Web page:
With regard to the backscene, here are a couple of warts and all shots of how I arranged mine - ID Hills and Dales spray mounted on to artists mounting board and held in place with a wooden channel. All very crude but it remains upright and is easily removeable for access behind the scenes, and has been in place for eight years now with no problems. The boards are  44" long and butt together helped by a clip at the top that is never photographed...:wacko: and due to the curves involved  are of a standard  quality rather than a chalk buffered board that gives a white core but is considerably more stiff. I have a wrinkle or two in places due to my haste in forming the backscene after spraying, and replacement self adhesive  polypropylene ones are waiting for me to get round to it. I now use a cold laminator to fix backscenes rather than the heart in mouth Photomount option, but using mount board makes getting behind the scenes a simple job. I have 1/2" square uprights at each end of a board  and channels every 18" or so and tis has proved sufficient for the job.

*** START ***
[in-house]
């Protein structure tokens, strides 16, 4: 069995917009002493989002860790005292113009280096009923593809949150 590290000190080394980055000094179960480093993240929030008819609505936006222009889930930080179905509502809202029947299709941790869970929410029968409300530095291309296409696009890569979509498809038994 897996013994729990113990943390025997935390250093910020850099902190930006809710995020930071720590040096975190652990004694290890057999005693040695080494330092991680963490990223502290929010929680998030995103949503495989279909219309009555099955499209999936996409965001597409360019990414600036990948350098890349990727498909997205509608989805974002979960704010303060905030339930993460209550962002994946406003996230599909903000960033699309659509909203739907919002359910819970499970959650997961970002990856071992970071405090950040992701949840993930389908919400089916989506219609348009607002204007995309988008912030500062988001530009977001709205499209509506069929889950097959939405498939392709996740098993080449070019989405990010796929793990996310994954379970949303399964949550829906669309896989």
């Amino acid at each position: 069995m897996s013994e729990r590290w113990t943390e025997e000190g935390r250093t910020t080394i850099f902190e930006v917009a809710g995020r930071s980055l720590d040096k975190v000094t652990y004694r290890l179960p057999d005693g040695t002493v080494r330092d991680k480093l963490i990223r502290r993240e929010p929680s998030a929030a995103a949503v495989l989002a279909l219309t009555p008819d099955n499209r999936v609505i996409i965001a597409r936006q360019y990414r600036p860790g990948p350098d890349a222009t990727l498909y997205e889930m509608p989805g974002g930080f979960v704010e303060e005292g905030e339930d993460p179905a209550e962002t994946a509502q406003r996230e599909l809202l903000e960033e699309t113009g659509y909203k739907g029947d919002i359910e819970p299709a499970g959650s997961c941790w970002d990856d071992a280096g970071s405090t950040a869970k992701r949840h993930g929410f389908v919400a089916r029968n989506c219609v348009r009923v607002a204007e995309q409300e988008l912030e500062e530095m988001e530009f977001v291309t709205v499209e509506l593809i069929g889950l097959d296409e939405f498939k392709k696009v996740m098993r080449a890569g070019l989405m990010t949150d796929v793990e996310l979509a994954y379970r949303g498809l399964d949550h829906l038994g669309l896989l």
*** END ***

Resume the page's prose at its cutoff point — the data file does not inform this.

20201122_213620.jpg

20201122_213548.jpg

 

Many thanks Richard, as always very helpful

 

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On 21/11/2020 at 19:20, class26 said:

Thanks,

 

The idea with the Flow Country is that it is sparse. Everything  will be taken from my travels on the line so an abandoned croft, lots of falling apart snow fences, some stags, very few trees and the very individual lattice bridge.

    

I have 24 x 12 feet available  and are using every inch of it !

 

The more I look the better it gets.  Plenty of space and minimal railway modelling.  Think its the only way to capture the essence of railways.  Certainly up there where you have chosen but pretty sure it applies to most locations.  It would have been so tempting to pack a load in that super space.

Edited by Clagmeister
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5 minutes ago, Clagmeister said:

 

The more I look the better it gets.  Plenty of space and minimal railway modelling.  Think its the only way to capture the essence of railways.  Certainly up there where you have chosen but pretty sure it applies to most locations.  It would have been so tempting to pack a load in that super space.